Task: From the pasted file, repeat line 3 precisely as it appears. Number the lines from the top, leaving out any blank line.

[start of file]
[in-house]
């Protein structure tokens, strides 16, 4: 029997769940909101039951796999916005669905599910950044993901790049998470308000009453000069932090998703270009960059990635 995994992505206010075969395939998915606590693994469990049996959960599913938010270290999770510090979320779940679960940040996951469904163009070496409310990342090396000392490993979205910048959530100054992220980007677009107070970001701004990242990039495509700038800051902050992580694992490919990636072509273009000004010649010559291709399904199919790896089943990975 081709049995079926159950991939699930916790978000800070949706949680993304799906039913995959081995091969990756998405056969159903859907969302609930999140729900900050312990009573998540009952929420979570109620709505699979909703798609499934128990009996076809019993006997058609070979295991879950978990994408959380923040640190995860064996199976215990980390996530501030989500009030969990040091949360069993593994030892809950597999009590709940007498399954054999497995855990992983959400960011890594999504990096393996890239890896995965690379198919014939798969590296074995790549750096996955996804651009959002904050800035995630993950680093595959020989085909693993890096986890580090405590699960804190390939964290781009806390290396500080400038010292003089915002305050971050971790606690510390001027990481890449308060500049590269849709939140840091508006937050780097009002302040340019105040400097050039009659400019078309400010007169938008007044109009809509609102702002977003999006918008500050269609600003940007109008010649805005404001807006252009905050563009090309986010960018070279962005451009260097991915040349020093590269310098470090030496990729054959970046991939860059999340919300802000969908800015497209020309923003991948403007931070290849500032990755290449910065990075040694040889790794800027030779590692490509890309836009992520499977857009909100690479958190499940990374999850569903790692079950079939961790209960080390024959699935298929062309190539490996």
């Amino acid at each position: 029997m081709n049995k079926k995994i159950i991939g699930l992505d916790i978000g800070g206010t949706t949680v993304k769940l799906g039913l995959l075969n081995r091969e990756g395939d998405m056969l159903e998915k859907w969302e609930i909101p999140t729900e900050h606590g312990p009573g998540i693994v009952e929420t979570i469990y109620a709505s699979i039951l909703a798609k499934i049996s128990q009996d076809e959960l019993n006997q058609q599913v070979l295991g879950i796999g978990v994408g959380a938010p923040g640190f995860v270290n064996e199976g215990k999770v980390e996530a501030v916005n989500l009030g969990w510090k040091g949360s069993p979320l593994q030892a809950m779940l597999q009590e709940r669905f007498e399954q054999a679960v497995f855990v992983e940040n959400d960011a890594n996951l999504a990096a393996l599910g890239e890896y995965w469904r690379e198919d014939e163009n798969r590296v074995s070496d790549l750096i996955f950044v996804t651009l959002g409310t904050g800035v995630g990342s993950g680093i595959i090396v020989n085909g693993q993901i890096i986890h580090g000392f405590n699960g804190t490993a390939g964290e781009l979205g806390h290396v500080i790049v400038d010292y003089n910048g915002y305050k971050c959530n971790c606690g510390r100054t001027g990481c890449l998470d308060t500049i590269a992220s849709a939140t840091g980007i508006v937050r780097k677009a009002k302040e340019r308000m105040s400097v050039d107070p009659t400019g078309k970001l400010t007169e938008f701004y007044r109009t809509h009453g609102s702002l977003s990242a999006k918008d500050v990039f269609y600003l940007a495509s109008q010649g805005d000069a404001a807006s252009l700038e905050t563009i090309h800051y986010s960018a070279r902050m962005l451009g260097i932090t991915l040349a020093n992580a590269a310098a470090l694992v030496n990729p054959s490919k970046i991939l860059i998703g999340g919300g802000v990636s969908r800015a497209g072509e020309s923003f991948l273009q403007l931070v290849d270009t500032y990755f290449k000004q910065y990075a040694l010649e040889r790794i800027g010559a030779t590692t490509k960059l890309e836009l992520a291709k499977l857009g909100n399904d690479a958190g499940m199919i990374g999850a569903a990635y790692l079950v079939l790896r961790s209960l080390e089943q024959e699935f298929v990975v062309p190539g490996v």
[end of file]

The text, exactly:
């Amino acid at each position: 029997m081709n049995k079926k995994i159950i991939g699930l992505d916790i978000g800070g206010t949706t949680v993304k769940l799906g039913l995959l075969n081995r091969e990756g395939d998405m056969l159903e998915k859907w969302e609930i909101p999140t729900e900050h606590g312990p009573g998540i693994v009952e929420t979570i469990y109620a709505s699979i039951l909703a798609k499934i049996s128990q009996d076809e959960l019993n006997q058609q599913v070979l295991g879950i796999g978990v994408g959380a938010p923040g640190f995860v270290n064996e199976g215990k999770v980390e996530a501030v916005n989500l009030g969990w510090k040091g949360s069993p979320l593994q030892a809950m779940l597999q009590e709940r669905f007498e399954q054999a679960v497995f855990v992983e940040n959400d960011a890594n996951l999504a990096a393996l599910g890239e890896y995965w469904r690379e198919d014939e163009n798969r590296v074995s070496d790549l750096i996955f950044v996804t651009l959002g409310t904050g800035v995630g990342s993950g680093i595959i090396v020989n085909g693993q993901i890096i986890h580090g000392f405590n699960g804190t490993a390939g964290e781009l979205g806390h290396v500080i790049v400038d010292y003089n910048g915002y305050k971050c959530n971790c606690g510390r100054t001027g990481c890449l998470d308060t500049i590269a992220s849709a939140t840091g980007i508006v937050r780097k677009a009002k302040e340019r308000m105040s400097v050039d107070p009659t400019g078309k970001l400010t007169e938008f701004y007044r109009t809509h009453g609102s702002l977003s990242a999006k918008d500050v990039f269609y600003l940007a495509s109008q010649g805005d000069a404001a807006s252009l700038e905050t563009i090309h800051y986010s960018a070279r902050m962005l451009g260097i932090t991915l040349a020093n992580a590269a310098a470090l694992v030496n990729p054959s490919k970046i991939l860059i998703g999340g919300g802000v990636s969908r800015a497209g072509e020309s923003f991948l273009q403007l931070v290849d270009t500032y990755f290449k000004q910065y990075a040694l010649e040889r790794i800027g010559a030779t590692t490509k960059l890309e836009l992520a291709k499977l857009g909100n399904d690479a958190g499940m199919i990374g999850a569903a990635y790692l079950v079939l790896r961790s209960l080390e089943q024959e699935f298929v990975v062309p190539g490996v």